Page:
41.000 shops in Germany closed during the pandemic

41.000 shops in Germany closed during the pandemic

More figures are beginning to emerge which illustrate the true impact that the coronavirus pandemic has had on parts of German society. According to new data, the retail sector has lost 41.000 shops.

41.000 shops close across Germany

According to Alexander von Preen, president of the German Retail Association, Germany has lost around 41.000 shops since 2019. Prior to the coronavirus pandemic and the restrictions it brought with it, Germany would lose around 5.000 shops per year to closure.

Speaking to Berliner Morgenpost von Preen explained that following a spike in retailers moving online during the pandemic, online turnover is starting to slow. In 2022, 13,5 percent of all retail sales happened on the internet. Though these percentages are only expected to rise, numbers also differ significantly in different retail areas. 50 percent of textiles in Germany, for example, are already sold online.

Energy crisis hits German retail sector

In Germany, 2022 saw coronavirus qualms retreat and uncertainties over Putin's invasion of Ukraine - and the consequent European energy crisis - take the virus’ place in the country’s consciousness. Germany’s 65-billion-euro relief package will grant small businesses cheaper rates following the gas price cap, intended to help soften the blow of rising prices. Nevertheless the energy crisis poses a threat to further weaken the German retail economy.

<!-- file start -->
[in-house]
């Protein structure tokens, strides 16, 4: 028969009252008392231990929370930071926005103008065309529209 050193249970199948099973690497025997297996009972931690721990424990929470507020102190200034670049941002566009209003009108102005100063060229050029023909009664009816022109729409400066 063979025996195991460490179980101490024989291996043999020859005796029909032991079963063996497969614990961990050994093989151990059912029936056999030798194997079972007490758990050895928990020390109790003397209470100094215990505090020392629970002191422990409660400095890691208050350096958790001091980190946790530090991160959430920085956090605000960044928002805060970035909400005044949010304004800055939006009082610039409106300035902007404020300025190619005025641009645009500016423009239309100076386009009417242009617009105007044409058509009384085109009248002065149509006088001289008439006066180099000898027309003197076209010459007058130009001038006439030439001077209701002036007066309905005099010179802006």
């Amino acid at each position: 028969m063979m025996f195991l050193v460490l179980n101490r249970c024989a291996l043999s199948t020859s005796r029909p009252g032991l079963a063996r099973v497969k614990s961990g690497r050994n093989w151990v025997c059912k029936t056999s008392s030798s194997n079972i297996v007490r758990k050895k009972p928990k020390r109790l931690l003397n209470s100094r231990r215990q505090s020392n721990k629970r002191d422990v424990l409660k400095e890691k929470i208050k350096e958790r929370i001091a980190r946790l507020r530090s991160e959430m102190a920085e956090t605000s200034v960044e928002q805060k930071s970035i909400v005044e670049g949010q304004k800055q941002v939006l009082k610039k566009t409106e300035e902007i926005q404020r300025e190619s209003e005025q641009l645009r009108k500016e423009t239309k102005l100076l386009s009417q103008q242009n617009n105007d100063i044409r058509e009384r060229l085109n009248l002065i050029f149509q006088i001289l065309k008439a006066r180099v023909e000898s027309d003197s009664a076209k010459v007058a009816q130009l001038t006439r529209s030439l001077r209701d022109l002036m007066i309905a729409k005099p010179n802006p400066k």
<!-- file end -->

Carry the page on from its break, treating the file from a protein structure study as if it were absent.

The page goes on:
“Large shops with refrigerated counters use the highest amounts of energy and, as a result, food retail shops are suffering the most,” von Preen told Berliner Morgenpost. Some supermarkets in Germany have already decided to close early in order to save energy, though the policy has not been applied in many places.

According to von Preen, energy costs claim around 1,5 to 2 percent of retail turnover made in a shop. Since sales returns lie at around 3 percent, a further significant price rise for utilities could mean that turnover shrinks to 0 percent. With the energy crisis in its infancy, it remains to be seen if and how it will accelerate the work of coronavirus restrictions and further liquidate Germany’s retail sector.

Olivia Logan


Olivia Logan



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